In her Opposition, Plaintiff also focuses on her positive performance record -- asserting that Ms. Dillard endorsed her 1999 performance rating of Highly Successful and her 2000 performance rating of Outstanding. Pl.'s Opp'n at 6. This argument is inapposite, however, because Plaintiff's success as an IRB with editorial duties does not necessarily make her well- qualified to assume the Hausa Service Chief position, a position which entailed significant managerial and supervisory duties. See 9/27/02 Dillard Decl. ¶¶ 15, 17. Moreover, as discussed above, the record does not indicate that Plaintiff performed managerial and supervisory duties as Senior Editor, in the absence of a Hausa Service Chief. The record evidence thus fails to demonstrate that Plaintiff was significantly better qualified for the Hausa Service Chief position than was Mr. Dare.

However, Plaintiff is not required to establish such a disparity in order to survive a motion for summary judgment; instead, Plaintiff may seek to expose other flaws in Defendant's explanation. Holcomb, 433 F.3d at 897. Here, Plaintiff attempts to do so by arguing that Defendant violated 22 U.S.C. § 1474 by employing Mr. Dare, a non-citizen, rather than Plaintiff, a qualified citizen. Pursuant to 22 U.S.C. § 1474:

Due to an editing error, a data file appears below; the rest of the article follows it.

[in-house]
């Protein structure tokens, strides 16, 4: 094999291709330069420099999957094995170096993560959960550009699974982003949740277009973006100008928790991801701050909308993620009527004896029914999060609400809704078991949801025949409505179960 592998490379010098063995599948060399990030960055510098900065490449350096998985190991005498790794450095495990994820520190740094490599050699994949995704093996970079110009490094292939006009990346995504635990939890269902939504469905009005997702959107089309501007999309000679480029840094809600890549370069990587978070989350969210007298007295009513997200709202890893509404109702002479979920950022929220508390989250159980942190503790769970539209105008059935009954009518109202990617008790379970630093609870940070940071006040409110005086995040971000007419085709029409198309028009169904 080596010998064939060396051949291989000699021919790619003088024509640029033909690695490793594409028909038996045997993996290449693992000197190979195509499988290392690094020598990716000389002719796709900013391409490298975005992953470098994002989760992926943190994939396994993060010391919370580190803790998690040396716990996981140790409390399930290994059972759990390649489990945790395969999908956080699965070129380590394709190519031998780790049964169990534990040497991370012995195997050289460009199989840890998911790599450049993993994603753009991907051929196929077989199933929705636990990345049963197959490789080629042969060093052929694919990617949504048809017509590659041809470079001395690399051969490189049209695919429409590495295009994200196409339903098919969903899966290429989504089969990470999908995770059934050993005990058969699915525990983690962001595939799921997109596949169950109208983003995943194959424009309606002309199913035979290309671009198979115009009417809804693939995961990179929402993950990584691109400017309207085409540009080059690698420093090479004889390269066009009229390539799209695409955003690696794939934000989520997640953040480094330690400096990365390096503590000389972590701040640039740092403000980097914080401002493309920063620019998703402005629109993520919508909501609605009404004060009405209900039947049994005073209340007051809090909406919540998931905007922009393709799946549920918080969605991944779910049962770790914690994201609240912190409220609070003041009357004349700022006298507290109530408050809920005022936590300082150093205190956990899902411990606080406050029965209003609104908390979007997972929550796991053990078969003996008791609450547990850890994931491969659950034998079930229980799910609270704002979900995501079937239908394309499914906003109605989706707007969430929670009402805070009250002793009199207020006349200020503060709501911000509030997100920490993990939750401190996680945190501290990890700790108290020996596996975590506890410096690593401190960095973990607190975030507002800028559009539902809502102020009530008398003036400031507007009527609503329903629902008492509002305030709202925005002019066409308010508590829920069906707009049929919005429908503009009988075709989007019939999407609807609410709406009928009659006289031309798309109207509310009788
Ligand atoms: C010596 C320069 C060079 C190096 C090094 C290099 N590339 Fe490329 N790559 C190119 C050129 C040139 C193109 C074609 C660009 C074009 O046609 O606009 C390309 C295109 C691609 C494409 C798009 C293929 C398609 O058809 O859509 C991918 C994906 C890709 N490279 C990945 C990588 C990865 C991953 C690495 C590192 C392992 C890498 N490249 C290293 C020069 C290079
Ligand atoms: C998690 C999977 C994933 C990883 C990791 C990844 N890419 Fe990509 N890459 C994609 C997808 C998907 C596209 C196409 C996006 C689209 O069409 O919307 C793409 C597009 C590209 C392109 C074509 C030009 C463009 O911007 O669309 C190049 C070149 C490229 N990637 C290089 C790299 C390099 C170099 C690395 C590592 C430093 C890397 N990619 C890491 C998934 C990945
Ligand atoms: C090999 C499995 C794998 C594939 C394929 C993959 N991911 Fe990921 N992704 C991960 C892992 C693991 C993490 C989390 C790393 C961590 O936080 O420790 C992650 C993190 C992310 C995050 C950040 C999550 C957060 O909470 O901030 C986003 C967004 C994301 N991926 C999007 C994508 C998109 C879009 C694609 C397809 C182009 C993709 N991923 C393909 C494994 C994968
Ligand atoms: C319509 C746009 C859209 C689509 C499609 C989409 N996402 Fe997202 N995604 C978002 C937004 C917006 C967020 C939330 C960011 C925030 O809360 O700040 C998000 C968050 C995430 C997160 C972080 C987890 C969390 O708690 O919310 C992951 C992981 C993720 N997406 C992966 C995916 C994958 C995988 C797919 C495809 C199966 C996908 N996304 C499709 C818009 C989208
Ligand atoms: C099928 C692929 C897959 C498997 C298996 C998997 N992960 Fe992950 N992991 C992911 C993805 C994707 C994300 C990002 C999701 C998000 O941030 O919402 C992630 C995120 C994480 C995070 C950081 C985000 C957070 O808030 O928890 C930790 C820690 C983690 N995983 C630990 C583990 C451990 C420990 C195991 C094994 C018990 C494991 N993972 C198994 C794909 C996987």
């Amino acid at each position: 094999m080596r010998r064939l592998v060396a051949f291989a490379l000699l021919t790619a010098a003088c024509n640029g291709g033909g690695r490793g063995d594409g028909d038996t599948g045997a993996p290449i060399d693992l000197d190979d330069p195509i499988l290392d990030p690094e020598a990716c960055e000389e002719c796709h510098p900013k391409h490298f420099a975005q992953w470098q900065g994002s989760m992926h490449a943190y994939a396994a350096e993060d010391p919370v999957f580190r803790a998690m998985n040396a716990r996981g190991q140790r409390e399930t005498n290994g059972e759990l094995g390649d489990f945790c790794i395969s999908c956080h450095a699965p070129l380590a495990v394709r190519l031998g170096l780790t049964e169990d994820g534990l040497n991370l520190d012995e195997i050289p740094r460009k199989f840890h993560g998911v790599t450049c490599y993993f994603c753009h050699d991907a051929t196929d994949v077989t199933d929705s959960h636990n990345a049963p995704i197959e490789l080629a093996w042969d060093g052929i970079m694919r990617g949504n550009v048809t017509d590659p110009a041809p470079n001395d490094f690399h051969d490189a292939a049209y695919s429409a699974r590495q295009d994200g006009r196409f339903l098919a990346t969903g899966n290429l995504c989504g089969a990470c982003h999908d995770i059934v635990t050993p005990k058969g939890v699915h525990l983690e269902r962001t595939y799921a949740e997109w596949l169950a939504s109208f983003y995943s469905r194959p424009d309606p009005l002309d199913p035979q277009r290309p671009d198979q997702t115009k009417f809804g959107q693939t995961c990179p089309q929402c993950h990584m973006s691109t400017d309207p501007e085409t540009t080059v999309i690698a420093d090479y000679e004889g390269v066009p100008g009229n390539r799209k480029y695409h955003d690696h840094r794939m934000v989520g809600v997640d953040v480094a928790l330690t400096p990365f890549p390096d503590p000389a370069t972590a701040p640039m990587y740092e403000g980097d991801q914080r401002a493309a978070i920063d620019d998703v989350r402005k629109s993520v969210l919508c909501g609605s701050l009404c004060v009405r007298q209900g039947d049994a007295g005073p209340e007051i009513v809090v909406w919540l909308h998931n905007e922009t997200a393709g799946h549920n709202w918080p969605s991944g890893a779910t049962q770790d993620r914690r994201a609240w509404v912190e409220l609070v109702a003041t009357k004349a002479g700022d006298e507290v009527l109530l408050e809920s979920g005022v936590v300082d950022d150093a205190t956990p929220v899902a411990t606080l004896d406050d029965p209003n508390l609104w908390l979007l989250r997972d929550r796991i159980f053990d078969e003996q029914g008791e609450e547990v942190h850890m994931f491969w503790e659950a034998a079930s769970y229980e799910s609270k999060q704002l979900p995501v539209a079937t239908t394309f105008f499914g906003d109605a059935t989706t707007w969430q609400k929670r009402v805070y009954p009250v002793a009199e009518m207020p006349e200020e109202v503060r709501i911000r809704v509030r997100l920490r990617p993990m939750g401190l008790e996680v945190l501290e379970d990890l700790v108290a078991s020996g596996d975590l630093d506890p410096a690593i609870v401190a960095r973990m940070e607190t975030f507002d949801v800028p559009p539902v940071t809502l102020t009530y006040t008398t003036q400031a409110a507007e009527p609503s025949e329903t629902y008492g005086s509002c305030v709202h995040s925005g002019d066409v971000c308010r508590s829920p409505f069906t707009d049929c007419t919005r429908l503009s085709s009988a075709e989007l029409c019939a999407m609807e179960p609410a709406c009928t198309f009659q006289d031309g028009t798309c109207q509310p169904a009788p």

[T]he Secretary, or any Government agency . . . may (1) employ, without regard to the civil service and classification laws, aliens within the United States and abroad for service in the Untied States relating to the translation or narration of colloquial speech in foreign languages or the preparation and production of foreign language programs when suitably qualified United States citizens are not available when job vacancies occur. . . 22 U.S.C. § 1474 (emphasis added). Furthermore, section 822.1 of the BBG's Manual of Operations and Administration (MOA) provides:

a. A non-U.S. citizen may be appointed only after reasonable efforts to recruit equally or better qualified U.S. citizens has been made and have been unsuccessful. A non-U.S. citizen may be employed or promoted only if no equally or better qualified U.S. citizen is available to perform the duties of the position. . . .

c. As a matter of Broadcasting policy, non-U.S. citizens will not be employed in or promoted to supervisory positions or positions which involve policy or program decision-making.

Pl.'s Exs. for Issue No. 19 (MOA § 822.1). Plaintiff thus asserts that Mr. Dare's selection as Hausa Service Chief violated 22 U.S.C. § 1474, as well as the BBG's own policies.

As Defendant emphasizes, however, Section 822.1c of the MOA also states:

(1) Exceptions will be allowed only on an individual basis when the appropriate Office, or Service Head determines, with the concurrence of the Director of Personnel that the unavailability of an equally or better qualified U.S. citizen to perform such supervisory or managerial functions is not only significantly handicapping the ability of the Office, or Service to operate, but is also having an adverse impact on Broadcasting's mission.

(2) It is anticipated that positions for which an exception to the U.S. citizenship requirement would be considered will be graded no higher than the GS-13 grade level.